There are some rather weird headings that nobody would think of looking up. Sometimes they turn out to be section headings. Now it is quite reasonable to look at section headings for possible index terms but they are not always suitable as they stand because authors sometimes indulge in a little whimsy when choosing headings. For example under "arguments" I found "min wakeup call 455". This gives no clue as to the content to be found at page 455 so it should not be used in the index. A more descriptive heading should have been chosen instead.
Apart from the errors and omissions the index is badly in need of editing to make it consistent and coherent. The heading "comparison methods 730" is immediately followed by "comparison operators 730" while some pages on comparison operators (118-119 and 246-248) are not mentioned at all. Information about strings appears under "string exceptions", "string methods", "string formatting", "string formatting method calls" (yes, it's the next main heading), "string object type", "string operations" and finally "strings", the latter having a long column of subheadings which include some, but not all, of the pages listed under the earlier headings. Now it's a basic principle of indexing that if you find a word in the index then all the relevant and useful page references should be listed under that word. So under the heading "strings" should be everything about strings. But there is too much; that's why these other headings are used. So what lies under "strings"? Most of it belongs under a heading such as "string encoding" . A little editing would tidy this up and remove the rather silly "non-ASCII text, coding 907" followed immediately by "non-ASCII text, encoding and decoding 907", not to mention the subheading, "string methods 84", one page, while there are a dozen subheadings about string methods further back!
I could carry on ripping apart almost every part of the index but you are probably fed up with this by now. Why make such a fuss about the index? If you had tried to use this one you would think that indexes are rather useless and not worth the bother. But they are not supposed to be. A good index would direct you at once to the information on whatever topic you are looking for; not to every single mention as the search function on a PDF or e-reader does but just to the useful ones. This is a big, complex book with lots of intricate technical details so indexing it would be a considerable challenge requiring time and expertise. It would have rescued some value from the book.
You won't learn to program in Python from this book for the simple reason that the it does not try to teach it. It contains a huge amount of technical information about how Python works but not enough about how to actually use it. The author can write clearly and well in a way that makes it interesting but serious thought needs to be given to the organization of this large book and to targeting it to its intended audience. The back cover makes clear that it is an introductory level text which requires no previous experience. This is simply not true and that is why I feel justified in describing it as the worst language tutorial book I have ever tried to use. Even for the experienced programmer its usefulness is severely dented by the ragged organization and by the terrible index which leaves a considerable part of the book's content inaccessible.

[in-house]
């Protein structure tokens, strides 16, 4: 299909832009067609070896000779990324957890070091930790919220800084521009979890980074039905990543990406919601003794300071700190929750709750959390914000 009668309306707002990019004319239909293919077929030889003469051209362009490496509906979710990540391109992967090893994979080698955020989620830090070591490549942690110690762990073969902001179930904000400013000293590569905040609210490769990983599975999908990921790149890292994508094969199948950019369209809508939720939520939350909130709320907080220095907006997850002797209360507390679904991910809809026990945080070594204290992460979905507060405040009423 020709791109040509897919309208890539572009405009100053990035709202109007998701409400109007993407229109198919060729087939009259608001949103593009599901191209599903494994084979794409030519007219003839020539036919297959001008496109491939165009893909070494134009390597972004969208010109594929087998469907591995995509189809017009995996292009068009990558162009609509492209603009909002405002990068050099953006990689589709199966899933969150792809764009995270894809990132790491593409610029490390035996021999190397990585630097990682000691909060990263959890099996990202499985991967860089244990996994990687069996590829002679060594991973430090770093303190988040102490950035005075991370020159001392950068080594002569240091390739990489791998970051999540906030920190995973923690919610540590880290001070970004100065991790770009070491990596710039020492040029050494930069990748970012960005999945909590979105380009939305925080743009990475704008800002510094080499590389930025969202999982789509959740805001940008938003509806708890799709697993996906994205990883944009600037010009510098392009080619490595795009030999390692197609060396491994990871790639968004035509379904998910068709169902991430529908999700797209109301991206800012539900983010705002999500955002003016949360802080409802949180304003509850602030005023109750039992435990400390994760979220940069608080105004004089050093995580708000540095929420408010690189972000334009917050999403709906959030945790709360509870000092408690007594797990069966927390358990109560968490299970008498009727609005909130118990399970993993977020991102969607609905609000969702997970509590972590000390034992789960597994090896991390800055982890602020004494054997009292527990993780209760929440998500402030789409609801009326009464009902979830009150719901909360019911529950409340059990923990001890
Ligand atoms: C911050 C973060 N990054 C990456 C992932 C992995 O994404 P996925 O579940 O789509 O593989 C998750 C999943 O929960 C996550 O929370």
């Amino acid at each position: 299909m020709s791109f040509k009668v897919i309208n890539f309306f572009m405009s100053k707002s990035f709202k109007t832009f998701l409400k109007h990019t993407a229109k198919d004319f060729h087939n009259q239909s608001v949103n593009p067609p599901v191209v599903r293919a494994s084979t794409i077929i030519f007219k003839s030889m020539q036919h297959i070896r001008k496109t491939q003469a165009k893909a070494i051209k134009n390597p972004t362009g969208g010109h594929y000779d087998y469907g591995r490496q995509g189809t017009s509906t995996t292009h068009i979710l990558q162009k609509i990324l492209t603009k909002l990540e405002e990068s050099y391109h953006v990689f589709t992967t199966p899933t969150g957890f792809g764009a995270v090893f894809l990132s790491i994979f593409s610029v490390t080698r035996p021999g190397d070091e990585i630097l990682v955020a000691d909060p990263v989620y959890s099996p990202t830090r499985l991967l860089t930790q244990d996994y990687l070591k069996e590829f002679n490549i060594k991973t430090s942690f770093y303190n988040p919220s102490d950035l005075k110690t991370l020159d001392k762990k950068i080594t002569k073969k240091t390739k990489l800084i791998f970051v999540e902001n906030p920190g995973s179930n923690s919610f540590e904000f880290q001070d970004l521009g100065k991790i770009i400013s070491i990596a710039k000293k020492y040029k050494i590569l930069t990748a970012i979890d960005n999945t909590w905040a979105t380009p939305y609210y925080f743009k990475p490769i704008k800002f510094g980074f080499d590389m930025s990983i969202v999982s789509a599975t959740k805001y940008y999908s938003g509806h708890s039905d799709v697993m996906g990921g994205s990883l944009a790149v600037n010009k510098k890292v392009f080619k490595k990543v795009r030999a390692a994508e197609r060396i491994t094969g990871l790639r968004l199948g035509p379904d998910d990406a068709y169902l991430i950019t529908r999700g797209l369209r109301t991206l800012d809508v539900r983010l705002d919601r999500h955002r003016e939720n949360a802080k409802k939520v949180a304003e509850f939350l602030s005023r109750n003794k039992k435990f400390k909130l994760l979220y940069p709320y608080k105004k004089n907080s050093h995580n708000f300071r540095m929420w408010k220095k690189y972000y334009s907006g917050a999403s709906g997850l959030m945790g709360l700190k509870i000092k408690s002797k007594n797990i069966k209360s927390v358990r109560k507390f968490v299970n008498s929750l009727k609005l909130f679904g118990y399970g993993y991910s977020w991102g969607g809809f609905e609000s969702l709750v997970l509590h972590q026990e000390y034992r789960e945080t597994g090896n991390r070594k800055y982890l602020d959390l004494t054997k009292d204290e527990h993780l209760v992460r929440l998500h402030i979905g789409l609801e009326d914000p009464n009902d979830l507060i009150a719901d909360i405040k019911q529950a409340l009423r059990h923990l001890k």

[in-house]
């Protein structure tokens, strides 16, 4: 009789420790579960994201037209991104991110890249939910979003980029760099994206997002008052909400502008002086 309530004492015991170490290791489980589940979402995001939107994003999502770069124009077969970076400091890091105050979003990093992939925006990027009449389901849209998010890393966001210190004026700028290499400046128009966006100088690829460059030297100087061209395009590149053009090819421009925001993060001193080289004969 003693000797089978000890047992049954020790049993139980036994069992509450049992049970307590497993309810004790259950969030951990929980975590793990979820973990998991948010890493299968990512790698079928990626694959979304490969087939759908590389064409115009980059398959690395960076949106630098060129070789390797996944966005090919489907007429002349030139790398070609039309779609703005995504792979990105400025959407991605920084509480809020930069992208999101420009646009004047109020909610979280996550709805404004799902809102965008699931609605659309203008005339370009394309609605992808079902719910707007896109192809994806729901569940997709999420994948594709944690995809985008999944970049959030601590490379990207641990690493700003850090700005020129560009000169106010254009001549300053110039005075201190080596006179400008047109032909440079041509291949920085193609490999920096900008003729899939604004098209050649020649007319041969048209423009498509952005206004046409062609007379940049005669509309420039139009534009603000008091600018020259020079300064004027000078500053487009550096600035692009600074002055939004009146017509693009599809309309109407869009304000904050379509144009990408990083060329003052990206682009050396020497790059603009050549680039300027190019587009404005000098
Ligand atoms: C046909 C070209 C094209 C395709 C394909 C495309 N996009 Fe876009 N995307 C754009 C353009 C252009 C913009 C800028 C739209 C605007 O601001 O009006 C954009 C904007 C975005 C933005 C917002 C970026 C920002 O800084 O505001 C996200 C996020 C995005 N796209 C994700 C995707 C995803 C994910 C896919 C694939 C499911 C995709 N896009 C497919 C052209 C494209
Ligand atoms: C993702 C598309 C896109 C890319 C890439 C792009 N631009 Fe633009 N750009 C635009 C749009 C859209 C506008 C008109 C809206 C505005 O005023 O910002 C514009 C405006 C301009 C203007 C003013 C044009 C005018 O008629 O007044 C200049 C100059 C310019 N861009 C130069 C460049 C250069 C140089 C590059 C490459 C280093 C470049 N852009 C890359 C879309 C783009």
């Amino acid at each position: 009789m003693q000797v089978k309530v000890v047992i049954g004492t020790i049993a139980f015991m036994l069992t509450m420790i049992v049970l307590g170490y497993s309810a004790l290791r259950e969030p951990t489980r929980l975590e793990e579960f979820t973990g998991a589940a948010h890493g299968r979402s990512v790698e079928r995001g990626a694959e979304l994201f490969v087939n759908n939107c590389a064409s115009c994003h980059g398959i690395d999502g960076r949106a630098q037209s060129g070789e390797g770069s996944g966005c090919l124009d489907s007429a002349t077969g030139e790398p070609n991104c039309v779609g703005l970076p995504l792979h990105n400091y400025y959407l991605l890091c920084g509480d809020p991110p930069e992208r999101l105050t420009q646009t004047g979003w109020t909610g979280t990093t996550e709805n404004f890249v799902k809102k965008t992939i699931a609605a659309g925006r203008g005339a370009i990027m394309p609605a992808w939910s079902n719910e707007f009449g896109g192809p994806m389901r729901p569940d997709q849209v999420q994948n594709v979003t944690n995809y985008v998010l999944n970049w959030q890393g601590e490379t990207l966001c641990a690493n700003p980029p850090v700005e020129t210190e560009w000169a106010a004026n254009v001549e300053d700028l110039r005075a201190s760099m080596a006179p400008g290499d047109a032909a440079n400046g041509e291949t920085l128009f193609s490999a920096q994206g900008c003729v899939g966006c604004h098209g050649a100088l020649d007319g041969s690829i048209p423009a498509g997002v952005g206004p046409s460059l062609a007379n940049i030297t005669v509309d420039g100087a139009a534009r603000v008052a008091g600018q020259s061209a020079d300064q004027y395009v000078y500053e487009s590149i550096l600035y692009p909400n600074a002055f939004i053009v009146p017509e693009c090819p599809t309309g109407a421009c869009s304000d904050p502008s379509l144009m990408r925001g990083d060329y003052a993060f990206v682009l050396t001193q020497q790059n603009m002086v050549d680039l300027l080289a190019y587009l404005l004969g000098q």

On a wider issue, I have bought 3 introductory books on Python from different publishers and none of them were good. This makes me wonder if it is wise to buy such books any more especially when so much information is available on the internet. Publishers really need to consider how they can add value to content instead of just dumping it between two covers and putting it on sale. For me that means clear, concise and accurate explanations, helpful organization of the text, realistic example code, and a good index. Otherwise I don't see the point of buying books any more.
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on 13 December 2013
It's vastly overlong, and incomplete. Of the 1500+ pages, I thought "well, at least it'll be comprehensive".
So I search for shell, shell escapes, executing, popen, running, os. , and so on in the index.
A few scraps. Popen is how you'd call the shell to run commands, by the way. Lots of options and subtleties. Important and useful for a scripting language like Python, where you'll often be interacting with the o/s.
There turned out to be next to nothing on what I would have devoted a chapter to. Oh, and everywhere there are references to "we'll cover that in chapter x". If you could be bothered to go that far. I have several of the authors books; this is by far the worst, and is one of the poorer technical books I've encountered. A shame, as it seems to me such a missed opportunity.

Another example: parsing command-line arguments, which is supposed to be achieved with argumentparser. In 1500 pages, there's nothing on that; Oh, I lied. There's 1 reference, which simply refers to getopt, argparse, and optparse. No recommendations, no details, and a suggestion that you use the built-in function input() to prompt the user (FGS has the author ever written a command-line program?).

I find docs.python.org pretty unusable, (maybe that's my fault), but this is actually worse!
1500 pages should mean it's a reference book. This is not.

BTW, just how is this an unhelpful review? If you love the book, fine, but don't be childish and vote down people who disagree. Sigh.
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on 24 August 2014
The book is huge and gives a reader a deep understanding of Python both in 2.X and 3.X versions.
Everything is explained from all possible angles and with many (really, many) examples.
Why 3/5 then?

Well, often during reading this book I had a feeling, that the author was being paid by the number of pages. Often he described even the simplest ideas on two pages and repeated himself over and over again. Frankly, sometimes I thought that that he thinks a reader is an idiot.